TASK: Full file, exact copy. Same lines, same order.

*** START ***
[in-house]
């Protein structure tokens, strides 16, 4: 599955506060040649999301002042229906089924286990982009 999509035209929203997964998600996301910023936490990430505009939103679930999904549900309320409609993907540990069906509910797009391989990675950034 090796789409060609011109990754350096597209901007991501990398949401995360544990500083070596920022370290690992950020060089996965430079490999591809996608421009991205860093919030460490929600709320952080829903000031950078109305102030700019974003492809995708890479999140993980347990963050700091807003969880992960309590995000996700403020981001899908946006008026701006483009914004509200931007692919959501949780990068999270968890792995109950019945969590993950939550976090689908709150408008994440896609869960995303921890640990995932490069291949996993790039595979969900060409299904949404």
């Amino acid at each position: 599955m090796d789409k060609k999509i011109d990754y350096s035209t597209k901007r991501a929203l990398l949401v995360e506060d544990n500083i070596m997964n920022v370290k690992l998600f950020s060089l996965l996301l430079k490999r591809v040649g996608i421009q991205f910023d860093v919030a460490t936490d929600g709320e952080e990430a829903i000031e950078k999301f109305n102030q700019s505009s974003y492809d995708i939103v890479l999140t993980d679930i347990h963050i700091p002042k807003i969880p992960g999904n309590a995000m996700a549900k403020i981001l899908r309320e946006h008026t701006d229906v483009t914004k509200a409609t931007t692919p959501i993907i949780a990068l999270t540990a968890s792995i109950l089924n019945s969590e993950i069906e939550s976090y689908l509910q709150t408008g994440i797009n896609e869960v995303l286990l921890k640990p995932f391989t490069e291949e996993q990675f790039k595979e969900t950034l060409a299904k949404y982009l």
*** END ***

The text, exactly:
[in-house]
């Protein structure tokens, strides 16, 4: 599955506060040649999301002042229906089924286990982009 999509035209929203997964998600996301910023936490990430505009939103679930999904549900309320409609993907540990069906509910797009391989990675950034 090796789409060609011109990754350096597209901007991501990398949401995360544990500083070596920022370290690992950020060089996965430079490999591809996608421009991205860093919030460490929600709320952080829903000031950078109305102030700019974003492809995708890479999140993980347990963050700091807003969880992960309590995000996700403020981001899908946006008026701006483009914004509200931007692919959501949780990068999270968890792995109950019945969590993950939550976090689908709150408008994440896609869960995303921890640990995932490069291949996993790039595979969900060409299904949404």
């Amino acid at each position: 599955m090796d789409k060609k999509i011109d990754y350096s035209t597209k901007r991501a929203l990398l949401v995360e506060d544990n500083i070596m997964n920022v370290k690992l998600f950020s060089l996965l996301l430079k490999r591809v040649g996608i421009q991205f910023d860093v919030a460490t936490d929600g709320e952080e990430a829903i000031e950078k999301f109305n102030q700019s505009s974003y492809d995708i939103v890479l999140t993980d679930i347990h963050i700091p002042k807003i969880p992960g999904n309590a995000m996700a549900k403020i981001l899908r309320e946006h008026t701006d229906v483009t914004k509200a409609t931007t692919p959501i993907i949780a990068l999270t540990a968890s792995i109950l089924n019945s969590e993950i069906e939550s976090y689908l509910q709150t408008g994440i797009n896609e869960v995303l286990l921890k640990p995932f391989t490069e291949e996993q990675f790039k595979e969900t950034l060409a299904k949404y982009l």